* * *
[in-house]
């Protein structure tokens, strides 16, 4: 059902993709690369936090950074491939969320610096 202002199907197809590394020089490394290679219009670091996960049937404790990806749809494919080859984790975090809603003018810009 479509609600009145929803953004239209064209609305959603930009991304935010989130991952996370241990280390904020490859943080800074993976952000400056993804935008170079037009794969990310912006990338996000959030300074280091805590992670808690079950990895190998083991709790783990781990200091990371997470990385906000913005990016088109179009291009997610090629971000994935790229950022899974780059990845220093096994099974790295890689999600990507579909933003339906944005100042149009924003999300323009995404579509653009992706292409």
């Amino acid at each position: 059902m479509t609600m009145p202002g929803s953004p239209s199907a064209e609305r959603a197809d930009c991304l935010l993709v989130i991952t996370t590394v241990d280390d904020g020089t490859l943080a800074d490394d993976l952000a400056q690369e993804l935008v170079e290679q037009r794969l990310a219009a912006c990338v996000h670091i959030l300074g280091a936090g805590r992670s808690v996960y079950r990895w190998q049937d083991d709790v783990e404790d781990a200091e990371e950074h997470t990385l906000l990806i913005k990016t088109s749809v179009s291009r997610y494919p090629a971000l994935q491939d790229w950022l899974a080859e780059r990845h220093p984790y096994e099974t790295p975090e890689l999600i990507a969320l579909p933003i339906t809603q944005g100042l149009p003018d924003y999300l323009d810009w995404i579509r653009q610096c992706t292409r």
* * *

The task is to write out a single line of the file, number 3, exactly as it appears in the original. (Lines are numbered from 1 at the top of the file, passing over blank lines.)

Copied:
């Amino acid at each position: 059902m479509t609600m009145p202002g929803s953004p239209s199907a064209e609305r959603a197809d930009c991304l935010l993709v989130i991952t996370t590394v241990d280390d904020g020089t490859l943080a800074d490394d993976l952000a400056q690369e993804l935008v170079e290679q037009r794969l990310a219009a912006c990338v996000h670091i959030l300074g280091a936090g805590r992670s808690v996960y079950r990895w190998q049937d083991d709790v783990e404790d781990a200091e990371e950074h997470t990385l906000l990806i913005k990016t088109s749809v179009s291009r997610y494919p090629a971000l994935q491939d790229w950022l899974a080859e780059r990845h220093p984790y096994e099974t790295p975090e890689l999600i990507a969320l579909p933003i339906t809603q944005g100042l149009p003018d924003y999300l323009d810009w995404i579509r653009q610096c992706t292409r």